There is a certain symbolism in the UAE Federal Government’s decision to announce a four-and-a-half-day working week and a Saturday-Sunday weekend just as 2021 drew to a close. Within the context of an economy returning to growth and a digital transformation that has revolutionized how organizations operate, there is a sense that our society has turned a corner.
A new chapter is unfolding in front of us; and the new Friday-Saturday weekend week represents more than an alignment with international practice. It reduces the working week to 4.5 days: a progressive move that recalibrates work-life balance, all made possible by the remote working model that the digital transformation has enabled.
This is just one of the many benefits of digital fintech and start-up ecosystems. Some of the notable examples in the UAE are the Fintech Hive in DIFC and the Abu Dhabi International Financial Centre’s (ADGM) Fintech platform. These hubs are driving enormous change.
Facilitating financing for businesses
In the traditional banking sector, this is all the more evident, with purely-digital business banking becoming an exciting area for innovation. Given the nature of the digital economy, it is business-critical for SMEs to get up and running with digital payment services immediately – not least because business success leads to job creation and economic growth.
Neo banks are thus leading the charge in this area, and the global neobank market is expected to accelerate at a compounded annual growth rate of around 46.5 per cent between 2019 and 2026, generating around $394.6 billion by 2026. Part of the story is that Neo-banks possess several advantages that enable them to service customers well. Due to their make-up, they are more flexible and innovative when creating solutions. They have much lower acquisition costs than a traditional high street bank. As we are seeing with our digital bank at Mashreq – NEOBiz - these propositions are quickly becoming essential for SMEs. By utilizing data from the outset – these platforms are able to continuously improve their services to adapt to the needs of their clients.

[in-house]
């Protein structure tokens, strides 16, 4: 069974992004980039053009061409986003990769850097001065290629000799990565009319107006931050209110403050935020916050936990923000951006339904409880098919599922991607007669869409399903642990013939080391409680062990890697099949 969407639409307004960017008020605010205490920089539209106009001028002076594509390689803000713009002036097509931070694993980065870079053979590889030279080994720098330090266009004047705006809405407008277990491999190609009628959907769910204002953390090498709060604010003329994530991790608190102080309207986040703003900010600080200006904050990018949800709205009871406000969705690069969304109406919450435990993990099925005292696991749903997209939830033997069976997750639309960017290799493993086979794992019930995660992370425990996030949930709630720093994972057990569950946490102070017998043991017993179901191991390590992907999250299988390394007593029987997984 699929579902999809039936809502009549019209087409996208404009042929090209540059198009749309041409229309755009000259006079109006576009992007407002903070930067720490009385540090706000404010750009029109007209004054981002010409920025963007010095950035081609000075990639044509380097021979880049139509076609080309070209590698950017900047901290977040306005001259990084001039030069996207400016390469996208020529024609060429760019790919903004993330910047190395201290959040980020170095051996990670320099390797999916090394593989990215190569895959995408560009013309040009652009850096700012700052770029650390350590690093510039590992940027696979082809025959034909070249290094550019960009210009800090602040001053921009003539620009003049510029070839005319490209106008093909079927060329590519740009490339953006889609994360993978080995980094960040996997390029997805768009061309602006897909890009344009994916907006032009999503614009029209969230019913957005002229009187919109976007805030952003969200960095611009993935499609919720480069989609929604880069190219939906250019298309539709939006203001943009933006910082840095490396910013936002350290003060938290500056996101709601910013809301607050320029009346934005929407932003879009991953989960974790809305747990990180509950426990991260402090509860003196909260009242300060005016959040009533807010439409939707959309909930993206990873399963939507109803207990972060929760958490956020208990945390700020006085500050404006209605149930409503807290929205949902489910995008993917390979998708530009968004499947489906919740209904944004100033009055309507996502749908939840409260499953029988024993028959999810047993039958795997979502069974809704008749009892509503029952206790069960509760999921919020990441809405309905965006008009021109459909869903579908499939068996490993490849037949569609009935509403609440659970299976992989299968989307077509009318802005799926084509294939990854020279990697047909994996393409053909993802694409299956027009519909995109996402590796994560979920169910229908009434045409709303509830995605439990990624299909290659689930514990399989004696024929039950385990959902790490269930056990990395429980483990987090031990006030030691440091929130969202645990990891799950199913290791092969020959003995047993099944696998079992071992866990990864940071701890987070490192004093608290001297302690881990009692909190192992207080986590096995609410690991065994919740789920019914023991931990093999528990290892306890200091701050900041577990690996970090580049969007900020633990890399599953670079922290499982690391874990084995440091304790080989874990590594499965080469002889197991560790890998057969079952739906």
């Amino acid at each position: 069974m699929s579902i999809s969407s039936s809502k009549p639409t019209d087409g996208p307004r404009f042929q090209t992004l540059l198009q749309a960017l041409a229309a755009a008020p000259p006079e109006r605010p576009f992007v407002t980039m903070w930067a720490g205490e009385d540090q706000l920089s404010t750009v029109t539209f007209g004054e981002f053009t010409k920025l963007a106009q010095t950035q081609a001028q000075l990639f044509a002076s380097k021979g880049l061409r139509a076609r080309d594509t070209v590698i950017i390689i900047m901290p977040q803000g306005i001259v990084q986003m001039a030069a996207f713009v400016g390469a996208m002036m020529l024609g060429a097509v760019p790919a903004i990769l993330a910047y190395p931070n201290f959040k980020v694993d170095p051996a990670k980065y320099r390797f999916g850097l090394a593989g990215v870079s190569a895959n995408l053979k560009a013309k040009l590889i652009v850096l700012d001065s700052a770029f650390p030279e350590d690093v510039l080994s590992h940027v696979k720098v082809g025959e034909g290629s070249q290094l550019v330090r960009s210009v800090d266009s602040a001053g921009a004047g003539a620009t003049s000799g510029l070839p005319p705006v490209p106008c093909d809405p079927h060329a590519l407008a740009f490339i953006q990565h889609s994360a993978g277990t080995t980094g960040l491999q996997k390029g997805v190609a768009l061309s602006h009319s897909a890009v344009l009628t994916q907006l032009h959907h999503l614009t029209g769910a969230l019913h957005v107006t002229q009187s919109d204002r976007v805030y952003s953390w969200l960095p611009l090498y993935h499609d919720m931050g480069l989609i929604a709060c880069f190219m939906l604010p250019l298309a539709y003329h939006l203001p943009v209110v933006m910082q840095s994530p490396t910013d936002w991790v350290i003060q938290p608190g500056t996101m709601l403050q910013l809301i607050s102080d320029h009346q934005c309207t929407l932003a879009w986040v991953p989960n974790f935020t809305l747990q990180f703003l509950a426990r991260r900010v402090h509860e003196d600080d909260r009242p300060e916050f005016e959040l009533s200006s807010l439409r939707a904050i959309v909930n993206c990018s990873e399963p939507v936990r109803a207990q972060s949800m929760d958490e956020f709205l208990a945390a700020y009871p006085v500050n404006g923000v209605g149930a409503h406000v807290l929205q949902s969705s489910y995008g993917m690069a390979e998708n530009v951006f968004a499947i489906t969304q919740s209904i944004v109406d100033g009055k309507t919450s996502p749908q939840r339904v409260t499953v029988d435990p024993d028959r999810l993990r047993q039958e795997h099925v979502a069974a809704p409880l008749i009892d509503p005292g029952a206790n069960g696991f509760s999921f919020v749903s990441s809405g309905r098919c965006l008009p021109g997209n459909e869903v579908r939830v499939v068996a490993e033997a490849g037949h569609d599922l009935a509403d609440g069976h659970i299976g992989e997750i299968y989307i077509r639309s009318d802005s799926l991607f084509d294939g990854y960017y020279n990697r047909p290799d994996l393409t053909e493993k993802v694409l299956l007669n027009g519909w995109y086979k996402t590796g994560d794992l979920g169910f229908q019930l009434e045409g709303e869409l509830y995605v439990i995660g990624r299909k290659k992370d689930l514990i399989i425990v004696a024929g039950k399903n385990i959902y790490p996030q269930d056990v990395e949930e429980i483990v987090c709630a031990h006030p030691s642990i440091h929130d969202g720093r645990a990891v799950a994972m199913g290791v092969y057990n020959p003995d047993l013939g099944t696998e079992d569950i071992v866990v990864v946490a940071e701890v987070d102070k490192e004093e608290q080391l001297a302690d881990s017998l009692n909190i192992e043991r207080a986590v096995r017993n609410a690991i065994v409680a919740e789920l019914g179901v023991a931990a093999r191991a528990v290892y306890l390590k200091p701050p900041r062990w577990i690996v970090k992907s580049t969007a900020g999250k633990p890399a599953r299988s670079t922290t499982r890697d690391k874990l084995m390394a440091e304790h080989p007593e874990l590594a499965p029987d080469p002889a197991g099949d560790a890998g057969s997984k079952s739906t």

Personalisation in banking
This is why human interaction and personalization are so important – and where traditional banks now have an opportunity to leverage their operational scale and expertise. Humans still value face-to-face interactions for more complex requirements, but if banks wish to successfully shift to automation and scale their digital platforms, they must recognize this behavioral and emotional dynamic.
Rather than traditional banking products which are categorized into sectors and segments, the future of banking will need to provide customers with humanized services – and personalized value propositions that will help them grow in their daily lives or grow their businesses faster. In an age where customers have so much choice over the internet, banks that offer high value, understandable and enjoyable interactions will have a competitive advantage – particularly when making major life choices like buying a mortgage.
Innovating and deploying AI-based automated, human-customer interactions are part of that journey. To achieve this, traditional banks must embrace open banking, and as 2022 unfolds, we will see it emerge as a critical driver of digital innovation. While still in its infancy in the Middle East, traditional banks face new opportunities to leverage the benefits of open banking to recalibrate how they operate and serve their customers.
Capital market activity
The nature of those products is also changing, with retail and corporate customers caring more than ever before about the impact of environmentally and socially responsible companies. We also see growing demand in the investor community for ESG (environment, social and governance) portfolios. They are of growing importance in financing public sector projects like extensive infrastructure.
And in a regional economy that has returned to growth, we will see a sustained increase in financing and investment activities across the entire economy, providing banks with a return to credit growth as 2022 unfolds. The confidence is widespread - the credit outlook for the GCC is stable, according to Moody’s Investors Service.
This virtuous cycle also creates a favorable environment for more mergers and acquisitions in 2022 as companies look for opportunities to consolidate, achieve scale and combat inflationary factors that may continue to weigh down the global economy in 2022. Combined, these factors point towards a new era of digitally-powered innovation and growth that serves our region’s entrepreneurs, investors and retail customers in ways that have never been seen before.
The banking sector must step up to the challenges it faces – and do so with an eye to ESG principles. If they can adapt, they can advance the all-important goal of financial inclusion through the democratization of financial services. 2022 may be a year to remember – for all the right reasons.